PPC is a whole different animal. Overture had it right in 1998: tell people that their results have been paid for, and everyone will respond just fine. It has worked in TV for years, why not here on the net? While it seems recently some have found a way to abuse organic results in Google (getting sites listed in order to promote Ad Words), I expect this will be quashed sooner than later.
So, should all commercial oriented sites be banned from the "pure" SERPs? Of course not: the Internet is, at its heart, a conduit for commerce. I might have heard a rousing dissention pre-bubble, but now everyone still left in this world should know what side their bread is buttered on!
Sure, it's a great place to find facts (most of which are sponsored by ads) or entertainment (which is fee or advertising based), and for the occasional public service announcement. But for what's left, someone is selling something.
And this is where the PC World article fell into the righteous populism that's so common in trade journalism. Why? Because it sells something else: magazine ads! OK, well it's more than just that, but this kind of journalism falls squarely into the "media hype" classification. People want to read about controversy: if only the media could present the meat of the controversy in a lucid way!
As several have rightly pointed out the query "ionic breeze" was silly -- if one in one hundred people are thinking about some cosmic event rather than the air purifier, perhaps they would have the fortitude to look through 100 results. The rest of us are looking for the product. (And just to point out the other silly bit in this article, the "good" epinions result for his query is owned by a site called shopping.com -- hmm, any ecommerce nucances here?).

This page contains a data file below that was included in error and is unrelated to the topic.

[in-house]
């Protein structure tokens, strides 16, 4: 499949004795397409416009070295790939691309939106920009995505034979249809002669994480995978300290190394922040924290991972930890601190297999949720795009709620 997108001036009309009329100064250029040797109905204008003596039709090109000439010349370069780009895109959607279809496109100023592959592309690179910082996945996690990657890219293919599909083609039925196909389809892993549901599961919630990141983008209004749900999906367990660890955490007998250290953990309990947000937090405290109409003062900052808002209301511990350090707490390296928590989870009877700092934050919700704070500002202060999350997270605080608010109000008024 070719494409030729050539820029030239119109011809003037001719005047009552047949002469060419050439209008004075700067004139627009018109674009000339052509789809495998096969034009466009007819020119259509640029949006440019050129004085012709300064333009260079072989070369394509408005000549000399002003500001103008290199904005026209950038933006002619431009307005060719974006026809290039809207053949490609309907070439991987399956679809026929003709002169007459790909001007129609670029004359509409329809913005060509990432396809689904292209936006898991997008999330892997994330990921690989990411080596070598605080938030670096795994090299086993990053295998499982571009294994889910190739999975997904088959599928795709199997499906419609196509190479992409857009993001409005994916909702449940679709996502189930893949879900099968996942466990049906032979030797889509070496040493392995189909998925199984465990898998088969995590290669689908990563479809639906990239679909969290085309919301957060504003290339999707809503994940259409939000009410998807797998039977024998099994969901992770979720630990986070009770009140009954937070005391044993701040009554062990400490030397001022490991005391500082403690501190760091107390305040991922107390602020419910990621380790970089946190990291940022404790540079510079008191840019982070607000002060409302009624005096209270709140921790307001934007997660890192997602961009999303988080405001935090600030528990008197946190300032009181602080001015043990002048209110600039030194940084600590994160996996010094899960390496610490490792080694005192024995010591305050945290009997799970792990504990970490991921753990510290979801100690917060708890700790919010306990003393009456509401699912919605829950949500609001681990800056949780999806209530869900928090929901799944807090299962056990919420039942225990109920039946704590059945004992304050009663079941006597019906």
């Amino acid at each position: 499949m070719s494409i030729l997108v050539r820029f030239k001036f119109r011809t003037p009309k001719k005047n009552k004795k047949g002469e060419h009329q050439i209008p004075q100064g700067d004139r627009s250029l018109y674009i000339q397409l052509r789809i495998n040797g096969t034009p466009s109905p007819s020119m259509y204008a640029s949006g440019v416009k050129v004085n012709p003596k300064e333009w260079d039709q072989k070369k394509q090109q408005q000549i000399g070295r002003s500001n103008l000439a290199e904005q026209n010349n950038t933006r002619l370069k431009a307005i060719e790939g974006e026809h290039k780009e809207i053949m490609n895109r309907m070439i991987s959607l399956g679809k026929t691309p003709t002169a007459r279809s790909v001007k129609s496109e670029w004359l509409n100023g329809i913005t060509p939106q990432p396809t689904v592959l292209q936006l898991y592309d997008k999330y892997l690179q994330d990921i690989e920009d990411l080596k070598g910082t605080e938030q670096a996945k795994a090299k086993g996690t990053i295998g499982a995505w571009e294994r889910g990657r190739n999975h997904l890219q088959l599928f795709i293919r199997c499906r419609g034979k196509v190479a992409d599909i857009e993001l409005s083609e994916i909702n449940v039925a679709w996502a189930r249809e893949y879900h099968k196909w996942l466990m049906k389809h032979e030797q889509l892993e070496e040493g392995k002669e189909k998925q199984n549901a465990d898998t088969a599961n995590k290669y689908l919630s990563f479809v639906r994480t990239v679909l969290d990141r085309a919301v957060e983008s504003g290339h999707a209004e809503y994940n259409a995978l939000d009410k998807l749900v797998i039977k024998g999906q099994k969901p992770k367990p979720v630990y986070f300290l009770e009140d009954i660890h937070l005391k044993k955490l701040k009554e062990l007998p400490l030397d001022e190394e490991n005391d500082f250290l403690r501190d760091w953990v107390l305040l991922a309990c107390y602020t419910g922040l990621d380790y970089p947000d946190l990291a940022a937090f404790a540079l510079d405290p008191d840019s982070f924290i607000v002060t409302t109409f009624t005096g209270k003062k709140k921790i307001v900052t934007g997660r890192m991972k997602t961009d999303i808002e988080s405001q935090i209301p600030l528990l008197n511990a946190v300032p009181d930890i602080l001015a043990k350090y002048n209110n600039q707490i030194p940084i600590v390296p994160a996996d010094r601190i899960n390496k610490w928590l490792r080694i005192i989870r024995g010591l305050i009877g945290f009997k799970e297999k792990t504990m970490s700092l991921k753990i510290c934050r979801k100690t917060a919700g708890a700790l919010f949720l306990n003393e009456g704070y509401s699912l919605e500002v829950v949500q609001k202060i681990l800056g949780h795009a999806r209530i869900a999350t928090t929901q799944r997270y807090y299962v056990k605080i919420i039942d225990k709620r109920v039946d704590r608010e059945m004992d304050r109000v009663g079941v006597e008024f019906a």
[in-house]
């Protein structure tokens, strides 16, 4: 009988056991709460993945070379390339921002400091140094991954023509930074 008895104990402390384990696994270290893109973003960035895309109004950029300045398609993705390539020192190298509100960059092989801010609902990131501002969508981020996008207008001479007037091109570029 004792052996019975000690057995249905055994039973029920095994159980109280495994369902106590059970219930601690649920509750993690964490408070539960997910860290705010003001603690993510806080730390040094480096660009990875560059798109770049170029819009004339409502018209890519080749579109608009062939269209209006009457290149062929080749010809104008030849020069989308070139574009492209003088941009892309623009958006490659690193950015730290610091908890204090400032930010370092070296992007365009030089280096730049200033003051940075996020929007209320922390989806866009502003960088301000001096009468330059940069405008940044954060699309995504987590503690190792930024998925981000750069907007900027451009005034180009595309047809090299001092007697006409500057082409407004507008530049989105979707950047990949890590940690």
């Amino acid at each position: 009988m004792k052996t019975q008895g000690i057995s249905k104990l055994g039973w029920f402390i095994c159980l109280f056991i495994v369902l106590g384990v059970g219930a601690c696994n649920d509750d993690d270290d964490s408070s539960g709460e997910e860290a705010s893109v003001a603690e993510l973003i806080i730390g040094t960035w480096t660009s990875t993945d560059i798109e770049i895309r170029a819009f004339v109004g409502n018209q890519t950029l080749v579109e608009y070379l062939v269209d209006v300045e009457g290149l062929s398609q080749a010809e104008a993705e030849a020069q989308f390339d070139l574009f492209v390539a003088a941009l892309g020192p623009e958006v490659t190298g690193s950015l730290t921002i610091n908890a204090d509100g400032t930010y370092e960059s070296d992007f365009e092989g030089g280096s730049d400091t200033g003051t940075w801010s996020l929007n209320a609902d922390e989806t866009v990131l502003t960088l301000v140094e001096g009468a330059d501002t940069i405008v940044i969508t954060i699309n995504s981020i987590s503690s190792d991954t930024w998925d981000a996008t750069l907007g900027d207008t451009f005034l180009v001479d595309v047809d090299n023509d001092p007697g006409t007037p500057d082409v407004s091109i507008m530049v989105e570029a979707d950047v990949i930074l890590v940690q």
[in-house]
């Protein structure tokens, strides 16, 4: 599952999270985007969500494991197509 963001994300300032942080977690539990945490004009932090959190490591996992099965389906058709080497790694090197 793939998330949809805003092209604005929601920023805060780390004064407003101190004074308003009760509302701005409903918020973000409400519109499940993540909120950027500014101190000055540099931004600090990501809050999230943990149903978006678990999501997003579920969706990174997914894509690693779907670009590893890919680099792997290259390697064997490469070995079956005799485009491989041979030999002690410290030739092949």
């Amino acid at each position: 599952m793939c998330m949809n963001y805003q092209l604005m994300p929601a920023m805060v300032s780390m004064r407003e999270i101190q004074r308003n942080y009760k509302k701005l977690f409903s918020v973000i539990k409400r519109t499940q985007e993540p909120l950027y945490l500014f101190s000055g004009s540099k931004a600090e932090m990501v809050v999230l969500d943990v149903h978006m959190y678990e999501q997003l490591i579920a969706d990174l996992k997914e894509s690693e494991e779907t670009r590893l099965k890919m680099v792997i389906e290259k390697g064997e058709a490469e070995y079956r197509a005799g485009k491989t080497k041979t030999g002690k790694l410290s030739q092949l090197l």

And while the actual news here is that MSN and AJ are both dropping paid inclusion, this only rates a second page mention. Aaargh!
But the dice are cast, by this and many other similarly muddled articles. People don't trust their computers (never have) and now are being conditioned not to trust search results. Shame on Ask Jeeves for being amongst the first to use paid inclusion, and for Inktomi/Yahoo, then MSN for making it significant enough to be noteworthy. They got caught by the journalists, but we all pay.
So the SE's continue to face the dilemma: should they give people what they are (really) looking for, or skew results in order to present the face of impartiality by displaying an array of possible types of response (iconic breeze: the product, the cosmic event, or perhaps the song by some obscure New Age band :-). Of course being able to do this suggests that SEs are able to distinguish between these types, but the good ones probably can. Diversity or accuracy, that is the question.
As several people have pointed out, Google and others almost are forced to respond (so, another Florida is due, for sure). In a time when Google's IPO has brought about so much awareness of the critical role of search engines, despite their incredibly purist and populist ethos, which some might call naive, Google's motives are being questioned right along with the rest, MSN gets no credit for doing the "right thing" and Yahoo is just another mention.
The result is that users and e-commerce sites will both suffer.
I know I'm not the only Eagle Scout here! Who'd expect a Mafeking reference on WebmasterWorld? :)